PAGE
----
Before Issa Mwamba Patrick left his homeland the Democratic Republic of Congo to seek refugee, he was pursuing a bachelor’s degree in Development Studies at the university. The political instability in DRC forced him to flee in 2017 to Uganda where he settled as a refugee in the Nakivale camp for refugees.

After a traumatising experience of being uprooted from his homeland and finding himself in a new environment in Nakivale, Mwamba found many of his days unproductive. To pass the hours and days, he decided to try his hand at art and crafts with one of the stunning creations being a boat that he built out of plastic bottles. When guests visiting the camp in Nakivale saw the boat and appraised him for it,  it was the beginning of his idea for an art and crafts programme for youth in the camp he lived in. 

Started in 2019 with a few youths, the 22-year-old Mwamba is now the director of the program, at Art For Positive Change. Under Art for Positive Change, Mwamba mobilises other youth refugees in Nakivale camp to channel their energy and feelings into creating art and crafts from plastic waste.

Mwamba says that because of trauma and idleness in the refugee camp, many youths begin engaging in vices like drinking alcohol. He wants to give them an occupation in the meantime and so he recruits them under the organisation. 

The group that started off with five members now has 20 members, each working with other groups across Nakivale Camp. Out of plastic, the youth refugees make jewellery, deco pieces, music and most recently they started making guitars.

While they have been successful in interesting the youth into Arts, the environment in which they are operating, limits their creativity and production. “We are faced with challenges of insourcing raw material to make the products, transportation and access to a readily available market due to existing in a community of fellow refugees who are not financially able to purchase our products,” Mwamba says. 

In May this year, Mwamba got in touch with The Innovation Village Mbarara to seek solutions to the challenges the organization was facing. They were provided with platforms, opportunities and networks in which Mwamba says he has never looked back. They benefited from online classes on entrepreneurship where he has learned about digital and social media marketing to showcase his products, increase his market traction and build a business through hobbies.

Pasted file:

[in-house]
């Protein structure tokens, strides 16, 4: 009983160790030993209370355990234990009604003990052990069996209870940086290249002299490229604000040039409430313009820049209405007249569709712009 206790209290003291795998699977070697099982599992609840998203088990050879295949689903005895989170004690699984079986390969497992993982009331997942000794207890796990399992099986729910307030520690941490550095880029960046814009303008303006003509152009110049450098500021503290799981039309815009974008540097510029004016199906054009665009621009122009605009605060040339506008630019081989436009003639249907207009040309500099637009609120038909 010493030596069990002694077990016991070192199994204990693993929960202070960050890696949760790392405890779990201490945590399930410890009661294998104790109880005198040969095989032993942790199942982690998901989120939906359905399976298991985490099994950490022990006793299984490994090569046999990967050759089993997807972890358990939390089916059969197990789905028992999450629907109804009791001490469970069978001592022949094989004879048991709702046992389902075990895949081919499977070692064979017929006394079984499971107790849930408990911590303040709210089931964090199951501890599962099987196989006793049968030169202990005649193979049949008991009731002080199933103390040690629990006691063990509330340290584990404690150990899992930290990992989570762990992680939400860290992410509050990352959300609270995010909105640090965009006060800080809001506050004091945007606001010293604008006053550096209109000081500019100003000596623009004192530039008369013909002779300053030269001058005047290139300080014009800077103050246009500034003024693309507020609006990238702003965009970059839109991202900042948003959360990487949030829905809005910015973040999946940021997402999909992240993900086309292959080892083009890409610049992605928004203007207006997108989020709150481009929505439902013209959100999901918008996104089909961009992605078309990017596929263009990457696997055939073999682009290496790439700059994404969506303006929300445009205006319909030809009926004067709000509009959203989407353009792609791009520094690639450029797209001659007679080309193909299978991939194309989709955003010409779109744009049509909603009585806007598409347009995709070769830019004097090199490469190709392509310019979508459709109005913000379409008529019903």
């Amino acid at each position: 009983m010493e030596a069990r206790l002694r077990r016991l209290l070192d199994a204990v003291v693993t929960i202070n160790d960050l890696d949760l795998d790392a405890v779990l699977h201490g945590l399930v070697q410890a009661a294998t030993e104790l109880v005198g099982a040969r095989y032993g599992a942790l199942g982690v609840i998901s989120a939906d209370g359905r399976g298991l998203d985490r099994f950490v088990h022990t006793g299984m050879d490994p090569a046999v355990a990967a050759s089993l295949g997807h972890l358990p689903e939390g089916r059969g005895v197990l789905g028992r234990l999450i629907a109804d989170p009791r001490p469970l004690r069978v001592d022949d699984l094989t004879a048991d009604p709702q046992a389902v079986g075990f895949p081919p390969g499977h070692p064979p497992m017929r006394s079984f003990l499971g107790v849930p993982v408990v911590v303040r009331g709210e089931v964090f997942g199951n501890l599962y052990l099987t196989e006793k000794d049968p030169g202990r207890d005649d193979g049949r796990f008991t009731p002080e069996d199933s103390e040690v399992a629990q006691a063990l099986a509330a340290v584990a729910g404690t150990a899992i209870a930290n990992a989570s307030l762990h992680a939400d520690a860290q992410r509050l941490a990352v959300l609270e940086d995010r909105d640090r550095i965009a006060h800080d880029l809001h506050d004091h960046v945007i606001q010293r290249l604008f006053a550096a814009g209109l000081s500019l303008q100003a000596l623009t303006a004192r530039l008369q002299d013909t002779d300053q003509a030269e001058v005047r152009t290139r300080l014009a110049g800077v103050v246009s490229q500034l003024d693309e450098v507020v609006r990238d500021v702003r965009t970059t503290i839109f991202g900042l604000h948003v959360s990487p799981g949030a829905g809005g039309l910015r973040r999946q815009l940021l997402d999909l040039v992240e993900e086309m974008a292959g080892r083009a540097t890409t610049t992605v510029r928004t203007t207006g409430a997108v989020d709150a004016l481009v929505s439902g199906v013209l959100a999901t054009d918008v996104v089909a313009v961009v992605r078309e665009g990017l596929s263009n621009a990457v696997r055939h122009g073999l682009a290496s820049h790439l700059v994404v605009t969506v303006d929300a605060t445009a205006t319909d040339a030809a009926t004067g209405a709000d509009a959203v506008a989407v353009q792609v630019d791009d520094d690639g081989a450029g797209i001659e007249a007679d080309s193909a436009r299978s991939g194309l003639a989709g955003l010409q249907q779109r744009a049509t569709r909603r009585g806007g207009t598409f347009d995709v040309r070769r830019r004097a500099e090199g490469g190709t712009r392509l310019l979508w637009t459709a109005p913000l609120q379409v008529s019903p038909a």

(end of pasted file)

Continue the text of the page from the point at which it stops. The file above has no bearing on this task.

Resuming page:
The problem of access to the market was resolved after he joined the creative community at MoTIV. 

Recently when members of the group ventured into making guitars from the available materials in the community, using wood scraps and metal wires from bicycles, MoTIV came in to help polish their prototype.

MoTIV held training sessions for the group and through these, the youth in Art for Positive Change were equipped with advanced woodwork skills while providing direct access to higher-quality inputs to create products that are ready for market. 

Right now even the challenge of the market has been resolved with the platform, the online marketplace. Through Omwoleso, Mwamba believes that their crafts will gain more visibility that will lead to an income stream.

Art for Positive Change has now grown to a group of 20 artists in the Nakivale Refugee Camp. As a group, they are producing a number of exciting products in the areas of textiles, recycled plastics, and guitars. MoTIV has partnered with Art for Positive Change to elevate the design and construction of the guitars they are making to create market linkages and increase revenue. 

A source of pride at the moment is the sample guitar made by Art for Positive Change that is now in the MoTIV shop. This for Mwamba is the beginning of a big dream.

The big dream is Art for Positive Change to become a large centre for refugees that focuses on restoring a sense of purpose for the refugee youth by engaging them in environmentally-conscious art that tackles waste and pollution in their community.

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